2012 D 5c Jefferson MD?

Discussion in 'Error Coins' started by Bargainbidder, Jan 28, 2021.

  1. Bargainbidder

    Bargainbidder Active Member

    2012 D 5c here just trying to figure if it is MD, DD or both. Nice example that I need to put in collection.

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  3. SensibleSal66

    SensibleSal66 Casual Collector / error expert "in Training "

    Hey , nice pics . If it's a MD or DD is the question ? It can' be both silly . :rolleyes:
    I see MD if I imagine it , but ideally everything looks normal. Peace .
    Bargainbidder likes this.
  4. Pickin and Grinin

    Pickin and Grinin Well-Known Member

    It is MD Bargainbidder.
    Just to clarify, there is nothing in any mint variety or error hand book that says a coin cannot be both a "Doubled Die" and have Machine doubling. The MD will certainly take away most of the value because the DDO/DDR is flattened partially from the worthless doubling.
  5. SensibleSal66

    SensibleSal66 Casual Collector / error expert "in Training "

  6. Robert Ransom

    Robert Ransom Well-Known Member

    The difficulty of analyzing a coin with both MD & DD would make my head explode.:eek:
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  7. eddiespin

    eddiespin Fast Eddie

    These were single-squeezed dies, not double-squeezed dies. Only double-squeezed dies can cause die doubling. That understood, any “die doubling” on this coin is simply fictitious.

    To elaborate some, if this doubling came from these single-squeezed dies, it was imparted due to a misalignment of the hub when the dies were single-squeezed by the hub. The hub was a fraction tilted in relationship to the die, leaving behind a smear or bounce on the die.

    While it’s near impossible to differentiate this fictitious die doubling from strike doubling, still, differentiate and classify the “experts” do in volumes of otherwise unintelligible pet designations. I just call this strike doubling because indeed it’s due to a single strike, whether from the hub to make the die, or the die to make the coin. More than you needed to know, I’m sure...
    Last edited: Jan 28, 2021
  8. Robert Ransom

    Robert Ransom Well-Known Member

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  9. eddiespin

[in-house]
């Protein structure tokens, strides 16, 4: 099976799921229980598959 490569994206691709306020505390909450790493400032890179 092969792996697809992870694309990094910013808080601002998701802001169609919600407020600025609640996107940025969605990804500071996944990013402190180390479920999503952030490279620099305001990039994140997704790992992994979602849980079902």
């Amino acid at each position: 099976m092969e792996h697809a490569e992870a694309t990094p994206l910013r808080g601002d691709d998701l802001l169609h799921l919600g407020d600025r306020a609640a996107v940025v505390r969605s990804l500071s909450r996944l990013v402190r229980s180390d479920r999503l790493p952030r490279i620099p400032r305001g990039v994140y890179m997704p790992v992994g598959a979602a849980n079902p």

eddiespin Fast Eddie

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  10. Mr.Q

    Mr.Q Well-Known Member

    Yep Robert I agree! Just a nickel, spend it. Better luck ahead, keep searching.
    Robert Ransom likes this.
  11. Collecting Nut

    Collecting Nut Borderline Hoarder

    Looks like MD to me so it's a spender.
    Robert Ransom likes this.
  12. Cheech9712

    Cheech9712 Every thing is a guess

    What the hell. You lost me
    Robert Ransom likes this.
  13. eddiespin

    eddiespin Fast Eddie

    Here, see if this helps any. Call it a slightly more wordy way of saying the same thing...

    Robert Ransom likes this.
  14. mike estes

    mike estes Active Member

    really nice pictures Bargainbidder. yea all i see is MD. wish it was a new DD for you. good luck
  15. Robert Ransom

    Robert Ransom Well-Known Member

    Simply put, when the dies are created, only one impression (squeeze) is made. New processes eliminated the need for a second squeeze, which is what potentially could create die doubling, so no true doubled die coins for the nickel, if I remember correctly, since the mid 2000's. The same new process is used for the cent and dime. The quarter was next for single squeeze. Not sure about the half dollar or dollar.
  16. Kevin Mader

    Kevin Mader Fellow Coin Enthusiast

    It can be both as our fellow enthusiasts state -

  17. Robert Ransom

    Robert Ransom Well-Known Member

    But only potentially on multi-squeeze dies.
  18. eddiespin

    eddiespin Fast Eddie

    And to take it just a tad further, the reason for the new "doublings" starts with the die blanks, which are seated in a collar, to keep them still for the hubbing. That collar's diameter is necessarily wider than the diameters of the blank and hub, to fit the blank, and to accommodate the hub when it strikes it. There's "play" in the collar. John Wexler describes that well. The blank slides for it. The blank also jumps, and that's a little bit different a description. But my point is, it's the same exact thing as happens in strike doubling. In strike doubling, the planchet moves in the collar, in the single-squeeze doubling, the die blank moves in that collar, and its that movement that imparts that doubling. In the older double-squeeze hubbings, there are actually two distinct images, from two distinct strikes, just off from one another.
    Robert Ransom likes this.
  19. eddiespin

    eddiespin Fast Eddie

    Loving that new avatar dood. :)
    Robert Ransom likes this.
  20. Robert Ransom

    Robert Ransom Well-Known Member

    Well stated. I wonder how many are o_O:confused:
  21. Robert Ransom

    Robert Ransom Well-Known Member

    Thanks. I'm patriotic, so why not?
    eddiespin likes this.
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